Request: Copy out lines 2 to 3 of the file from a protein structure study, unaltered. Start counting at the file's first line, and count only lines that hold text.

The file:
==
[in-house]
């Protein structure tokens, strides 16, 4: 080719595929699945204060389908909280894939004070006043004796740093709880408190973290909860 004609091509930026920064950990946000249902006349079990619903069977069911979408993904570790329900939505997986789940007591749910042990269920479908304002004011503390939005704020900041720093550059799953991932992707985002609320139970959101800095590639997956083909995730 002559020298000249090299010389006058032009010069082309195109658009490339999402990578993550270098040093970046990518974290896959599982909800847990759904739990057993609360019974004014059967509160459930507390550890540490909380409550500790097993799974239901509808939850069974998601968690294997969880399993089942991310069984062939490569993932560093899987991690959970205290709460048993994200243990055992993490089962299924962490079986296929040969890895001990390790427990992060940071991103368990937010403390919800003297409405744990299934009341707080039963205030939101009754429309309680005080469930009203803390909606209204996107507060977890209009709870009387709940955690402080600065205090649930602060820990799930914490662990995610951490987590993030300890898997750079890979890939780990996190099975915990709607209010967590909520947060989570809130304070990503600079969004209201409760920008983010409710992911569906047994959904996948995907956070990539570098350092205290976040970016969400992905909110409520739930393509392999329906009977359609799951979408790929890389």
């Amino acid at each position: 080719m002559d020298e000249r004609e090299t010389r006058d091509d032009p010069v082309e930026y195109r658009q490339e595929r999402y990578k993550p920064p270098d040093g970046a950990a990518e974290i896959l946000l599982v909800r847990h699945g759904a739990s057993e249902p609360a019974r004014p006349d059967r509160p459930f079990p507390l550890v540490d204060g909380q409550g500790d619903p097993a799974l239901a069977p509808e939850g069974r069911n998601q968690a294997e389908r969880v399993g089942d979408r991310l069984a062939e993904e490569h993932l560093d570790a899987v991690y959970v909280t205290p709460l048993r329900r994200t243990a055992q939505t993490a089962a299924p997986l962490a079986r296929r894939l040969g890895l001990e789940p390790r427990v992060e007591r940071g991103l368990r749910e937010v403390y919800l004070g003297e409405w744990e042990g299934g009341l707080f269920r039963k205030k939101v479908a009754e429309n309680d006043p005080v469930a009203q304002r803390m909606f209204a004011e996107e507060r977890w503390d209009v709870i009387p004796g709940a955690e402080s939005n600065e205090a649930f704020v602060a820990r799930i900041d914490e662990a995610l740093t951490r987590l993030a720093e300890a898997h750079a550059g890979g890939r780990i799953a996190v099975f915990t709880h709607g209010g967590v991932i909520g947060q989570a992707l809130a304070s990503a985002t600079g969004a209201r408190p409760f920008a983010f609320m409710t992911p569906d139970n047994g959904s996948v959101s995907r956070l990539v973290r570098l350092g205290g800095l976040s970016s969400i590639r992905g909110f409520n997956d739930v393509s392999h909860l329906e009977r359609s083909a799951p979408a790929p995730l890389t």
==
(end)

């Protein structure tokens, strides 16, 4: 080719595929699945204060389908909280894939004070006043004796740093709880408190973290909860 004609091509930026920064950990946000249902006349079990619903069977069911979408993904570790329900939505997986789940007591749910042990269920479908304002004011503390939005704020900041720093550059799953991932992707985002609320139970959101800095590639997956083909995730 002559020298000249090299010389006058032009010069082309195109658009490339999402990578993550270098040093970046990518974290896959599982909800847990759904739990057993609360019974004014059967509160459930507390550890540490909380409550500790097993799974239901509808939850069974998601968690294997969880399993089942991310069984062939490569993932560093899987991690959970205290709460048993994200243990055992993490089962299924962490079986296929040969890895001990390790427990992060940071991103368990937010403390919800003297409405744990299934009341707080039963205030939101009754429309309680005080469930009203803390909606209204996107507060977890209009709870009387709940955690402080600065205090649930602060820990799930914490662990995610951490987590993030300890898997750079890979890939780990996190099975915990709607209010967590909520947060989570809130304070990503600079969004209201409760920008983010409710992911569906047994959904996948995907956070990539570098350092205290976040970016969400992905909110409520739930393509392999329906009977359609799951979408790929890389």
């Amino acid at each position: 080719m002559d020298e000249r004609e090299t010389r006058d091509d032009p010069v082309e930026y195109r658009q490339e595929r999402y990578k993550p920064p270098d040093g970046a950990a990518e974290i896959l946000l599982v909800r847990h699945g759904a739990s057993e249902p609360a019974r004014p006349d059967r509160p459930f079990p507390l550890v540490d204060g909380q409550g500790d619903p097993a799974l239901a069977p509808e939850g069974r069911n998601q968690a294997e389908r969880v399993g089942d979408r991310l069984a062939e993904e490569h993932l560093d570790a899987v991690y959970v909280t205290p709460l048993r329900r994200t243990a055992q939505t993490a089962a299924p997986l962490a079986r296929r894939l040969g890895l001990e789940p390790r427990v992060e007591r940071g991103l368990r749910e937010v403390y919800l004070g003297e409405w744990e042990g299934g009341l707080f269920r039963k205030k939101v479908a009754e429309n309680d006043p005080v469930a009203q304002r803390m909606f209204a004011e996107e507060r977890w503390d209009v709870i009387p004796g709940a955690e402080s939005n600065e205090a649930f704020v602060a820990r799930i900041d914490e662990a995610l740093t951490r987590l993030a720093e300890a898997h750079a550059g890979g890939r780990i799953a996190v099975f915990t709880h709607g209010g967590v991932i909520g947060q989570a992707l809130a304070s990503a985002t600079g969004a209201r408190p409760f920008a983010f609320m409710t992911p569906d139970n047994g959904s996948v959101s995907r956070l990539v973290r570098l350092g205290g800095l976040s970016s969400i590639r992905g909110f409520n997956d739930v393509s392999h909860l329906e009977r359609s083909a799951p979408a790929p995730l890389t």